Statement on Energy and Climate Change - WFEO 2022-11-15

This statement was written by the WFEO Standing Technical Committee on Energy ( WFEO represents nearly 100 nations and some 30 million engineers worldwide (

Following the IPCC’s analysis and in particular its latest messages on the urgency of implementing not only greenhouse gas mitigation policies but also adaptation policies to the consequences of climate change, this statement is based on the reasoned opinions of Engineering Communities devoted to the design of energy systems around the World.

1. Energy production and use is at the core of climate crisis due to the resulting greenhouse gas emissions and requires effective action in two main directions. These include:

a. Searching for greater energy efficiency and usage restraint from energy production to consumption. It is essential to decouple economic growth, a source of higher standard of living, from energy consumption: all the scenarios conclude that a breakthrough is essential in the evolution of global energy intensity, which must move from an annual rate of -1 to -1.5 %, observed historically, to a rate of -4 or -5%.

b. Decarbonizing energy systems, both on the supply and demand sides, by promoting low-carbon technologies.

These two levels can be activated by technological choices and changes in behaviour, sometimes encouraged by energy policies.

2. Renewable energies (mainly solar, wind, biomass and hydropower) have to be applied and further developed. The fact is that none of them is without environmental consequences, sometimes less apparent than for other forms of energy. While the integration of some of them (wind or photovoltaic energy) into the electricity grids can be a source of difficulties due to their variability, others, on the contrary, are virtuous in terms of stabilizing the system (hydroelectricity with reservoirs). Most of them are not very dense, their large footprint is a source of local opposition, but they all have the advantage of having a low carbon footprint.

3. Nuclear power has a very low carbon footprint and is stable and reliable in operation. Like hydropower, it can produce massive amounts of decarbonized electricity and thus make a substantial contribution to energy systems decarbonization. Nuclear power is essential in the fight against climate change. Although, safety and radioactive waste management are frequently cited as concerns, these concerns can be managed adequately at present including the reuse of some long half-life wastes. The main challenge for energy policy makers and engineers is to restore nuclear power rightful place through information and debate.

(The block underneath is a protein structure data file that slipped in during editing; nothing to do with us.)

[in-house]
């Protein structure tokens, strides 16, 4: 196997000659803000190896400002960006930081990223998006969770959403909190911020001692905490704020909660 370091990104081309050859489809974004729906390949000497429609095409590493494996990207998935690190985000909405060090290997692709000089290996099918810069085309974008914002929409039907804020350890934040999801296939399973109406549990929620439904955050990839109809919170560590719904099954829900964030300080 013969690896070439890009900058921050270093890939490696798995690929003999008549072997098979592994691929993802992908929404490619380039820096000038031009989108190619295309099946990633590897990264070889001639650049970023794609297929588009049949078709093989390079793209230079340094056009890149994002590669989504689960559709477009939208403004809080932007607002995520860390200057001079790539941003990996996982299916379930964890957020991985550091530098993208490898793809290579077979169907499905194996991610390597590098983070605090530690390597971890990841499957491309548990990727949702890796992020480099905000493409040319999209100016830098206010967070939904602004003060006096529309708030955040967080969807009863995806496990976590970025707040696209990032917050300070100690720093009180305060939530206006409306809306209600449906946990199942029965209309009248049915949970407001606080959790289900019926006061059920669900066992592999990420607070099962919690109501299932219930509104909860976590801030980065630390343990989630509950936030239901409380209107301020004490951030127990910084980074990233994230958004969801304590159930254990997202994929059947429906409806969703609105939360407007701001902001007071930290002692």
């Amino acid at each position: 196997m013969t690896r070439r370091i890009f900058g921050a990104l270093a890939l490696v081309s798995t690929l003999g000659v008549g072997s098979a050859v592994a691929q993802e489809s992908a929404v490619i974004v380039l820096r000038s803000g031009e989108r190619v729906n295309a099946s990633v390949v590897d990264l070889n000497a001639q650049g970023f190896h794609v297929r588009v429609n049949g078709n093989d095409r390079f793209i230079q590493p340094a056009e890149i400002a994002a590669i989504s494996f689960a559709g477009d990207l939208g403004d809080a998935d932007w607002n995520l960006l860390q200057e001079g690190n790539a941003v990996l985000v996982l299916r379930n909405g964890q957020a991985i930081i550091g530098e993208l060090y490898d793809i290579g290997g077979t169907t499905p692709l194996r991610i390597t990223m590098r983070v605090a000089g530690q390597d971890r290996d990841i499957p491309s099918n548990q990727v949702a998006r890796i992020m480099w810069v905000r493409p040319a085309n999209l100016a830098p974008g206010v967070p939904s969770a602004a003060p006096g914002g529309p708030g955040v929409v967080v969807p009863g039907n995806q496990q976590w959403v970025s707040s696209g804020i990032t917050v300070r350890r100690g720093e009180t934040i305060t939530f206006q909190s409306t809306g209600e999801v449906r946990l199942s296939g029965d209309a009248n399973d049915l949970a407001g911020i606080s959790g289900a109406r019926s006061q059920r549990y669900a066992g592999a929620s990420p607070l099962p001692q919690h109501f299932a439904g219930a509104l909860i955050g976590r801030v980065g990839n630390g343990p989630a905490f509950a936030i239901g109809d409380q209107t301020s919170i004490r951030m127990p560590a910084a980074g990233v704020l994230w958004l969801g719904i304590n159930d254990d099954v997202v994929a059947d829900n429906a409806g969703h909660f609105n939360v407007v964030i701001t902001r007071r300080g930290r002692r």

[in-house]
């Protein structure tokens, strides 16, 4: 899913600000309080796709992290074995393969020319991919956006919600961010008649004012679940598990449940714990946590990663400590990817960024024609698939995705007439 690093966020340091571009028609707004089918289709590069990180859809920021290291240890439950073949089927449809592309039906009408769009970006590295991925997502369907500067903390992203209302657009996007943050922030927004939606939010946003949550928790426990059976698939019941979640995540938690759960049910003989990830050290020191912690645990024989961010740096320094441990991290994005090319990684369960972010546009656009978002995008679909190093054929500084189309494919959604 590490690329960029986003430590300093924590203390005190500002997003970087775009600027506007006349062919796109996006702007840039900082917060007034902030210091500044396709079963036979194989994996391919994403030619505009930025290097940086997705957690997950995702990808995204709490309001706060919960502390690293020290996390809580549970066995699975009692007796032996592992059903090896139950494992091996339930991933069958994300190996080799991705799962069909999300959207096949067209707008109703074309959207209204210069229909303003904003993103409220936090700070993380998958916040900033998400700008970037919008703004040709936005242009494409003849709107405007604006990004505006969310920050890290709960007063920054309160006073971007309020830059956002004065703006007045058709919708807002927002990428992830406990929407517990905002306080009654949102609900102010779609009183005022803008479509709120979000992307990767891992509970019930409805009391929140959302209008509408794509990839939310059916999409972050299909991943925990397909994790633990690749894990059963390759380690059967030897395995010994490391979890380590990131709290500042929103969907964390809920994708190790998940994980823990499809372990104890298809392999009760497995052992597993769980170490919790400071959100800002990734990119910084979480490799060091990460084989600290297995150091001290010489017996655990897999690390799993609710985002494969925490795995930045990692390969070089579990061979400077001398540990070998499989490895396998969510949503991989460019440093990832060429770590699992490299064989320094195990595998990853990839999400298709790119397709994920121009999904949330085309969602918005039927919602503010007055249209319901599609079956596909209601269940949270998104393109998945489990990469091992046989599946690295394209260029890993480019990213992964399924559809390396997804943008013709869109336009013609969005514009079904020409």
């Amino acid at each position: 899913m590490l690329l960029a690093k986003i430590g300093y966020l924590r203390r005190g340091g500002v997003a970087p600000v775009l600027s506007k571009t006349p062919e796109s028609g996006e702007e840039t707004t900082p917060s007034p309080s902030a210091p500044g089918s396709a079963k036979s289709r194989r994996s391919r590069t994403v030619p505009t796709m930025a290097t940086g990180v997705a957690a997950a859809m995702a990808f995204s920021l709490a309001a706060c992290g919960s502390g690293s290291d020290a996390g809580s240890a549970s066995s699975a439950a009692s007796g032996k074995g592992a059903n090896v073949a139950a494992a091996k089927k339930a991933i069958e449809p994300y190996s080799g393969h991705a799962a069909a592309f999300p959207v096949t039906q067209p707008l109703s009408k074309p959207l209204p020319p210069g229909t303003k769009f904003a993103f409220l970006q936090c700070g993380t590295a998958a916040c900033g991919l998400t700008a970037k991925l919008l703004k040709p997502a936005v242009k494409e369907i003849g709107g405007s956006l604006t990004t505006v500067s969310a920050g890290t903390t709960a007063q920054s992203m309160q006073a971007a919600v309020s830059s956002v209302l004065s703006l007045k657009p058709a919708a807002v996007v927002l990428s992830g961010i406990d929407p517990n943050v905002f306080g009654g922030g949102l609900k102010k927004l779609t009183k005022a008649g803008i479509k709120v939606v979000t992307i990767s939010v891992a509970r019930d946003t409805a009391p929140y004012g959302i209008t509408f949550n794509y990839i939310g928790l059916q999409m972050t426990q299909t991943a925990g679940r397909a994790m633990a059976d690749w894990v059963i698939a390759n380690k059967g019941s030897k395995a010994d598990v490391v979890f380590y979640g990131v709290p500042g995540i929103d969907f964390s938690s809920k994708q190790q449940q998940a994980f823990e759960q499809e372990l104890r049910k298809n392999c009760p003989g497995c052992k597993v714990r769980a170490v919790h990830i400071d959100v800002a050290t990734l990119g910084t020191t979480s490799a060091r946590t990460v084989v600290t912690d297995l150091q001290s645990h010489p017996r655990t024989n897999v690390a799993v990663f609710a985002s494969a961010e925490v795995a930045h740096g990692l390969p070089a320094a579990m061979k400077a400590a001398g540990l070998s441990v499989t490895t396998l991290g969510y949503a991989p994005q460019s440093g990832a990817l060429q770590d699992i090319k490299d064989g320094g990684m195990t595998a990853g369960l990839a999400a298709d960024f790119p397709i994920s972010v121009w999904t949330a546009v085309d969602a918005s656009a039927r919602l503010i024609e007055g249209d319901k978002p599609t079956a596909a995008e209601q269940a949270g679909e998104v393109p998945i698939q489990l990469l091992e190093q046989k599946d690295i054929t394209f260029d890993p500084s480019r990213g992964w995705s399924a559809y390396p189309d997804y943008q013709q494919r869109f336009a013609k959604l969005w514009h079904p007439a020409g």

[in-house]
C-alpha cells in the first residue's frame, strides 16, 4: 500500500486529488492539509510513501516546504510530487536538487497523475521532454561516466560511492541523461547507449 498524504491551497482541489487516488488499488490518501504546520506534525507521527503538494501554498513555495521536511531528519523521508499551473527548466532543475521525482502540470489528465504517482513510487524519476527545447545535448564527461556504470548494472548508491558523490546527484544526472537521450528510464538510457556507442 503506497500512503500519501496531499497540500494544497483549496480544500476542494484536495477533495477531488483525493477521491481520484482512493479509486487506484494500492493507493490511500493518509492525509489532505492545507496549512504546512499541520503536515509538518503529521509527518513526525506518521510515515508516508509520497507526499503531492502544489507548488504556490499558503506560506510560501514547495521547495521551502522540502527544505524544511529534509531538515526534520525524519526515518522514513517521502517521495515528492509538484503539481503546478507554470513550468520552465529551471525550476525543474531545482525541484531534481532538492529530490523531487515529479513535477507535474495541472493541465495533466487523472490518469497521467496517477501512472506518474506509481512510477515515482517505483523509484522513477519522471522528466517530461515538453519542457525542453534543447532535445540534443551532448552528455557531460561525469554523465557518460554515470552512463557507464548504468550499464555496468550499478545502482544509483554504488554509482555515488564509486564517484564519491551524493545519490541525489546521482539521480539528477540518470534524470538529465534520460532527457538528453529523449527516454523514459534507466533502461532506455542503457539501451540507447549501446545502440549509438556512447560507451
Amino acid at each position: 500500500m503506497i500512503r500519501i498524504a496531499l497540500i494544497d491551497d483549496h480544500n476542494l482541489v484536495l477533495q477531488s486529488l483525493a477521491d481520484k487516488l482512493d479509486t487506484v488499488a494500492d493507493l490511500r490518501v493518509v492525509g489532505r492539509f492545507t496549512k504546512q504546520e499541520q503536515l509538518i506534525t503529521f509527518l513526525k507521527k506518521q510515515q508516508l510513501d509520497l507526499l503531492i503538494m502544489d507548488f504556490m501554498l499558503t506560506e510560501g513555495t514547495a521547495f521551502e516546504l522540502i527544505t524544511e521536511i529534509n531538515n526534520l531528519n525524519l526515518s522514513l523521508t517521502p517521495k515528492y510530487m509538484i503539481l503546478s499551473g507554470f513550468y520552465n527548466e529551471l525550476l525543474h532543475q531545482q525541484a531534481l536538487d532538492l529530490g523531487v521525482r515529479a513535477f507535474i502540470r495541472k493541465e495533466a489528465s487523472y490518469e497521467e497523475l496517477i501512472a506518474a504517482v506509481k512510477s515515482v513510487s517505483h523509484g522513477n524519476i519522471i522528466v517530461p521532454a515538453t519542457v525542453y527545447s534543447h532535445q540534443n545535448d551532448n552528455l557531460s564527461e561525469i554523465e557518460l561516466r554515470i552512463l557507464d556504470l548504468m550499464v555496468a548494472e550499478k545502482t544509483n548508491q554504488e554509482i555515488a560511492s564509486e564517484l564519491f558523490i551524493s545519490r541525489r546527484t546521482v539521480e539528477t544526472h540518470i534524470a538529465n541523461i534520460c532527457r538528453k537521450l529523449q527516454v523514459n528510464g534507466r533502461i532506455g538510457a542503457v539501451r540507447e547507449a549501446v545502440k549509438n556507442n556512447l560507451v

4. Fossil fuels (coal, oil and gas), which are responsible for a large proportion of CO2 emissions, still account for the largest share of the global energy mix. While it does not seem possible to eliminate them quickly and completely, particularly in certain sectors such as transport, or in certain countries, they could be a transition energy when combined with carbon capture, use and storage technologies.

5. Electrification is certainly one of the key drivers of the energy transition. Particular attention must be paid to electrical systems, especially to assure baseload. The decommissioning of conventional fossil power plants and the massive development of variable renewable energies may pose problems of continuity and quality of electricity supply. Backup power plants, cost-effective and efficient energy storage technologies, development of demand flexibility, and the development of electrical networks will be needed to overcome the variability problem of renewables. The issue of access to energy in general and to electricity in particular remains a major challenge in many regions of the world, to which different answers are likely to be required, whether for the supply of large developing megacities or for isolated and off-grid sites.